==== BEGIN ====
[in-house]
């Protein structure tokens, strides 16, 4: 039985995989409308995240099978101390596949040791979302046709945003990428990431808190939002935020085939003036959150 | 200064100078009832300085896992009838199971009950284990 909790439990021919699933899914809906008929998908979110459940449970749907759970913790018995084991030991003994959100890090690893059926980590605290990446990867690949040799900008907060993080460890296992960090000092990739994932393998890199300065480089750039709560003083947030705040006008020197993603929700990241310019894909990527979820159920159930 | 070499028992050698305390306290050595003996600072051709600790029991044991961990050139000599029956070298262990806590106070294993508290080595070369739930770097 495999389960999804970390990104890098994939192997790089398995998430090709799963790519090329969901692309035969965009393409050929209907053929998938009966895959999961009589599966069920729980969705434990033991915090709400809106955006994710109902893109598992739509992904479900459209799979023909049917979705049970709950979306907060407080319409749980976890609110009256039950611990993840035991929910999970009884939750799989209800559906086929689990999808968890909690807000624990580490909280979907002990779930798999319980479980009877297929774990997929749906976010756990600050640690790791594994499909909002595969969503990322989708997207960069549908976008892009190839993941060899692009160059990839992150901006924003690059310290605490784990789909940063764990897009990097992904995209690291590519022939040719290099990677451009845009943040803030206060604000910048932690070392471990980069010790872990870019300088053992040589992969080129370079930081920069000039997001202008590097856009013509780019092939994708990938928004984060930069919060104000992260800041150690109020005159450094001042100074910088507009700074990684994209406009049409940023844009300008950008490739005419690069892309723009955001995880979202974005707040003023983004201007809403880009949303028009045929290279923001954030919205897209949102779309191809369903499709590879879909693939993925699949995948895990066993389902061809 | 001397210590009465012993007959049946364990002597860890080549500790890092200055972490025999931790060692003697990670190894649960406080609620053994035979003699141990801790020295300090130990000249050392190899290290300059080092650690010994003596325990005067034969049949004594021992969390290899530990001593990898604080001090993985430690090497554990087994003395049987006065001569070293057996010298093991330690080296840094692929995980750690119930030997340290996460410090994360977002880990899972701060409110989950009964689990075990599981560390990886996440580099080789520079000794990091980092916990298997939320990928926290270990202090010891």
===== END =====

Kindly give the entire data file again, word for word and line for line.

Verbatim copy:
[in-house]
């Protein structure tokens, strides 16, 4: 039985995989409308995240099978101390596949040791979302046709945003990428990431808190939002935020085939003036959150 | 200064100078009832300085896992009838199971009950284990 909790439990021919699933899914809906008929998908979110459940449970749907759970913790018995084991030991003994959100890090690893059926980590605290990446990867690949040799900008907060993080460890296992960090000092990739994932393998890199300065480089750039709560003083947030705040006008020197993603929700990241310019894909990527979820159920159930 | 070499028992050698305390306290050595003996600072051709600790029991044991961990050139000599029956070298262990806590106070294993508290080595070369739930770097 495999389960999804970390990104890098994939192997790089398995998430090709799963790519090329969901692309035969965009393409050929209907053929998938009966895959999961009589599966069920729980969705434990033991915090709400809106955006994710109902893109598992739509992904479900459209799979023909049917979705049970709950979306907060407080319409749980976890609110009256039950611990993840035991929910999970009884939750799989209800559906086929689990999808968890909690807000624990580490909280979907002990779930798999319980479980009877297929774990997929749906976010756990600050640690790791594994499909909002595969969503990322989708997207960069549908976008892009190839993941060899692009160059990839992150901006924003690059310290605490784990789909940063764990897009990097992904995209690291590519022939040719290099990677451009845009943040803030206060604000910048932690070392471990980069010790872990870019300088053992040589992969080129370079930081920069000039997001202008590097856009013509780019092939994708990938928004984060930069919060104000992260800041150690109020005159450094001042100074910088507009700074990684994209406009049409940023844009300008950008490739005419690069892309723009955001995880979202974005707040003023983004201007809403880009949303028009045929290279923001954030919205897209949102779309191809369903499709590879879909693939993925699949995948895990066993389902061809 | 001397210590009465012993007959049946364990002597860890080549500790890092200055972490025999931790060692003697990670190894649960406080609620053994035979003699141990801790020295300090130990000249050392190899290290300059080092650690010994003596325990005067034969049949004594021992969390290899530990001593990898604080001090993985430690090497554990087994003395049987006065001569070293057996010298093991330690080296840094692929995980750690119930030997340290996460410090994360977002880990899972701060409110989950009964689990075990599981560390990886996440580099080789520079000794990091980092916990298997939320990928926290270990202090010891």